Dietary supplements aren’t approved or evaluated by the Food and Drug Administration before they are sold on the market. That means there is no way to know whether a product contains the exact ingredients listed on the label or any undisclosed ingredients unless it’s tested in a laboratory. In fact, some supplements have been found to contain dangerous ingredients and even ingredients not allowable in dietary supplements. So how do you know which supplements are safe to take? Watch this new video from Operation Supplement Safety about Decoding the Dietary Supplement Industry.
Fast food is often overloaded with calories, fat, and sodium, so it’s best to choose it less often and eat nutritious meals made at home or in the dining facilities. But juggling the demands of active-duty service, family, friends, and life in general can leave little time to shop, cook, and clean. Sometimes fast food might be your only option, so follow these tips to avoid the pitfalls:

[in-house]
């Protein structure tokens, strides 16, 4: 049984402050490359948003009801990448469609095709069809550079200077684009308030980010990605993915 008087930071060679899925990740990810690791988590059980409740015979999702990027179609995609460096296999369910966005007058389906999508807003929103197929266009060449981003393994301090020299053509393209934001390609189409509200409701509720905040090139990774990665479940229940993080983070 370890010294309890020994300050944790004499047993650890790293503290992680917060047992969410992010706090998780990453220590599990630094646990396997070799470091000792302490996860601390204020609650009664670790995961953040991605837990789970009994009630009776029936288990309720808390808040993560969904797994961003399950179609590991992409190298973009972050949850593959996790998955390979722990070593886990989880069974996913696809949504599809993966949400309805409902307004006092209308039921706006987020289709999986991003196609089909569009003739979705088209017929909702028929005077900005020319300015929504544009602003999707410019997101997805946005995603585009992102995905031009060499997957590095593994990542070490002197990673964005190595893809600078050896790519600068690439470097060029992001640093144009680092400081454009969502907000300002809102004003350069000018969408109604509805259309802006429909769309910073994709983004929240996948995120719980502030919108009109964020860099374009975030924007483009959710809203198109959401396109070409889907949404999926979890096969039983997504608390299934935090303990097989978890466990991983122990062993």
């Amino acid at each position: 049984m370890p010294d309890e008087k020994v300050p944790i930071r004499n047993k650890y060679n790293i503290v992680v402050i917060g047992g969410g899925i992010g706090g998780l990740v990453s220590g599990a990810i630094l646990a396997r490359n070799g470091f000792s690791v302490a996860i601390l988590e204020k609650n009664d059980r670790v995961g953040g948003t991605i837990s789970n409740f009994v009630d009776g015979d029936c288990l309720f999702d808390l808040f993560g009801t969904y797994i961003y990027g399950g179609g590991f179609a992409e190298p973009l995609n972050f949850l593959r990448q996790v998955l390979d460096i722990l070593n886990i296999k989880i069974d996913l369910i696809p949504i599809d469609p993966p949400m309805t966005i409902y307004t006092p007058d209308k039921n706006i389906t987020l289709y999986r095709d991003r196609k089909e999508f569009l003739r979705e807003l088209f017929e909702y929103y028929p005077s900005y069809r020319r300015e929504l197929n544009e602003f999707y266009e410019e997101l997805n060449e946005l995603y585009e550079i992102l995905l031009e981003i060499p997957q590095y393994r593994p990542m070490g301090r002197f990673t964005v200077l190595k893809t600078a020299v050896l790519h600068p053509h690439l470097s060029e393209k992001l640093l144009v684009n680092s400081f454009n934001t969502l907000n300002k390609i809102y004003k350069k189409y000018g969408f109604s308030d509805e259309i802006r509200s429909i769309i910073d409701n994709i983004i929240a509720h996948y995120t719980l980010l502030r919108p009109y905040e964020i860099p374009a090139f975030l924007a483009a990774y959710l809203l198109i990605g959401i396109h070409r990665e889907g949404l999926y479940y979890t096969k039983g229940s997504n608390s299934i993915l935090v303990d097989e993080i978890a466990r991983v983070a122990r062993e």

- Make substitutions. Choose grilled chicken for your sandwich instead of fried chicken, and ask for a wheat bun. For your sides, trade in fries or onion rings for a side salad, fruit cup, or plain baked potato.
- Watch your toppings. Toppings such as bacon, cheese, and even sauces provide more fat and calories than you might realize. Skip these toppings and ask for extra veggies on your burger or sandwich. If you want a sauce, stick with ketchup or mustard.
- Go for greens. More and more restaurants offer salads as entrees, which is a great way to increase your veggie intake. But just beware of high-calorie additions such as bacon bits, croutons, fried tortilla strips, and creamy dressings. Instead, look for nutrient-rich toppings such as nuts, seeds, beans, fruit, and lean protein, and ask for a light dressing such as vinaigrette on the side.
- Keep your portion sizes small. Bigger portions mean more calories. Opt for the smallest size when it comes to burgers, fries, sodas, and desserts, and avoid value-sized meals. Doing so can save you a couple hundred calories or more! Check out this infographic on portion sizes to help you.
Fueling with fast food every day isn’t ideal, especially if you want to perform well. Just keep in mind that when you do eat it, making small changes such as these can have a big impact on your health.